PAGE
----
Hematologic Malignancies in Pregnancy: Management Guidelines From an International Consensus Meeting

J Clin Oncol. 2016 Feb 10;34(5):501-8. doi: 10.1200/JCO.2015.62.4445. Epub 2015 Nov 30.


Purpose: The incidence of hematologic malignancies during pregnancy is 0.02%. However, this figure is increasing, as women delay conception until a later age. Systemic symptoms attributed to the development of a hematologic cancer may overlap with physiologic changes of pregnancy. A favorable prognosis is contingent upon early diagnosis and treatment. Therefore, a high index of suspicion is required by health care providers. Although timely, accurate diagnosis followed by appropriate staging is essential and should not be delayed due to pregnancy, management guidelines are lacking due to insufficient evidence-based research. Consequently, treatment is delayed, posing significant risks to maternal and fetal health, and potential pregnancy termination. This report provides guidelines for clinical management of hematologic cancers during the perinatal period, which were developed by a multidisciplinary team including an experienced hematologist/oncologist, a high-risk obstetrics specialist, a neonatologist, and experienced nurses, social workers, and psychologists.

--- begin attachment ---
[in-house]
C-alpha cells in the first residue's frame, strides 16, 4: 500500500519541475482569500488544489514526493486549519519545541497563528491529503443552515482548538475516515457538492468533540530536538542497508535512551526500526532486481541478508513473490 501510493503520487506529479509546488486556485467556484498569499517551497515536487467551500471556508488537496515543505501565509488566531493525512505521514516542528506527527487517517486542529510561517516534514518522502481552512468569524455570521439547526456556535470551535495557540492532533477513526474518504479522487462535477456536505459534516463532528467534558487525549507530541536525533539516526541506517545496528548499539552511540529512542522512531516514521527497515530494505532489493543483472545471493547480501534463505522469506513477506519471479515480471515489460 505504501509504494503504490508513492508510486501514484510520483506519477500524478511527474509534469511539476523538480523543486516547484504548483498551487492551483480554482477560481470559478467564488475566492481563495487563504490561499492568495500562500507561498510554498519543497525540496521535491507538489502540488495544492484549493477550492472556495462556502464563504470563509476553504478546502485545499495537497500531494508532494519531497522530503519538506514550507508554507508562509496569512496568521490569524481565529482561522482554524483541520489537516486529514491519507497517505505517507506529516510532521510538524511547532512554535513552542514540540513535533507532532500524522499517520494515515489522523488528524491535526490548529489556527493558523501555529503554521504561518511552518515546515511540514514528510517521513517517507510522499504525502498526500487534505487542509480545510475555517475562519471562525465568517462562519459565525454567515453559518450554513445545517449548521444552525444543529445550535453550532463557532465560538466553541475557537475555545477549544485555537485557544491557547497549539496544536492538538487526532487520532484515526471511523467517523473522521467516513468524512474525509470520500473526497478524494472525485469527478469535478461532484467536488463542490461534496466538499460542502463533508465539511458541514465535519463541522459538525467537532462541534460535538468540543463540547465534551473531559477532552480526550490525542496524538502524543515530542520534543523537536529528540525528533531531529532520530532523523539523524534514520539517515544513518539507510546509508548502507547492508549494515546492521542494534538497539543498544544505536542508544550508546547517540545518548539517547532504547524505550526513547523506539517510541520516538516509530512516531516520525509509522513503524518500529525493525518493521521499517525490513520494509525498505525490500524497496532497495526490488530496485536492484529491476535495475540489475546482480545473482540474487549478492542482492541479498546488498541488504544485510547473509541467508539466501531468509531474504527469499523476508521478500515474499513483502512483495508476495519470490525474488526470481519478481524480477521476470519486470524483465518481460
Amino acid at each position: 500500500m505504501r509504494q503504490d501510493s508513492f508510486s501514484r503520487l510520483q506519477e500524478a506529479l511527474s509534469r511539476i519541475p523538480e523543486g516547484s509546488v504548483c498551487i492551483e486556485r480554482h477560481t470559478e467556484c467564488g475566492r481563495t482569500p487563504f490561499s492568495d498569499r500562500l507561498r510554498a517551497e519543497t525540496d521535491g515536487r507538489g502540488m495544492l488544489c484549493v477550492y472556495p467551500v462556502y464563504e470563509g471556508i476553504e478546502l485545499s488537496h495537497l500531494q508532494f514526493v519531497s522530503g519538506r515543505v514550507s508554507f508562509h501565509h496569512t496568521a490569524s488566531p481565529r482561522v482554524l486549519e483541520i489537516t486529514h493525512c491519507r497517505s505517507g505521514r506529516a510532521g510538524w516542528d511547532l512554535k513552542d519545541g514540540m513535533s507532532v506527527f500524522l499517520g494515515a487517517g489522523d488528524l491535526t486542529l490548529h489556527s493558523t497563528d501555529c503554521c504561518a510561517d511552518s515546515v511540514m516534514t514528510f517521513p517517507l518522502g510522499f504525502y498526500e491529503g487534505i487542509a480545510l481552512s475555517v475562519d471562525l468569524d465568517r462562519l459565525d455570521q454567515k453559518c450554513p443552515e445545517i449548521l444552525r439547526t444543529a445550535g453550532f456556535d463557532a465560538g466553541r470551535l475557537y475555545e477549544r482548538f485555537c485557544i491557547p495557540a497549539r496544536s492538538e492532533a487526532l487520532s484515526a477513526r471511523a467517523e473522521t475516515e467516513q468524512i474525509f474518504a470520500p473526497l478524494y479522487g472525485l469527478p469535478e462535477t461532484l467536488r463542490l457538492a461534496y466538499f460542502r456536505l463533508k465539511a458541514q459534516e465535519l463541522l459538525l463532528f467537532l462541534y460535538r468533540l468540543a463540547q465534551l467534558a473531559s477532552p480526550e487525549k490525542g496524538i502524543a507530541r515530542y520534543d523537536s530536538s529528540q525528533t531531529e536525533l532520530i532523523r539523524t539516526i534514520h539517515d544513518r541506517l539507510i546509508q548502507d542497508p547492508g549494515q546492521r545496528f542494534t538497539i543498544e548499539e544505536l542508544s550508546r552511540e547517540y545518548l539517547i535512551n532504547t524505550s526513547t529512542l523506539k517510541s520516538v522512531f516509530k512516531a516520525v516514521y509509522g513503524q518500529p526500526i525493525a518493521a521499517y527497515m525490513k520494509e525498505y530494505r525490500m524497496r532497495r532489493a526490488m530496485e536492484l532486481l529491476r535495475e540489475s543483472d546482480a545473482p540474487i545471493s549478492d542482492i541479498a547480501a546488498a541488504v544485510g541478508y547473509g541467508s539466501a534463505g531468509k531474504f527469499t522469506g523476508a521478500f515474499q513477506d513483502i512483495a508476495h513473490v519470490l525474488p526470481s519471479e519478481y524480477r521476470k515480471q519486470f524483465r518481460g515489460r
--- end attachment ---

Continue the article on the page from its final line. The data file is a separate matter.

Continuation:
Methods: These guidelines were developed by experts in the field during the first International Consensus Meeting of Prenatal Hematologic Malignancies, which took place in Leuven, Belgium, on May 23, 2014.

Results and conclusion: This consensus summary equips health care professionals with novel diagnostic and treatment methodologies that aim for optimal treatment of the mother, while protecting fetal and pediatric health.

MeSH terms

  • Consensus
  • Disease Management
  • Female
  • Hematologic Neoplasms / diagnosis*
  • Hematologic Neoplasms / therapy*
  • Humans
  • International Agencies
  • Practice Guidelines as Topic / standards*
  • Pregnancy
  • Pregnancy Complications, Neoplastic / diagnosis*
  • Pregnancy Complications, Neoplastic / therapy*
  • Prognosis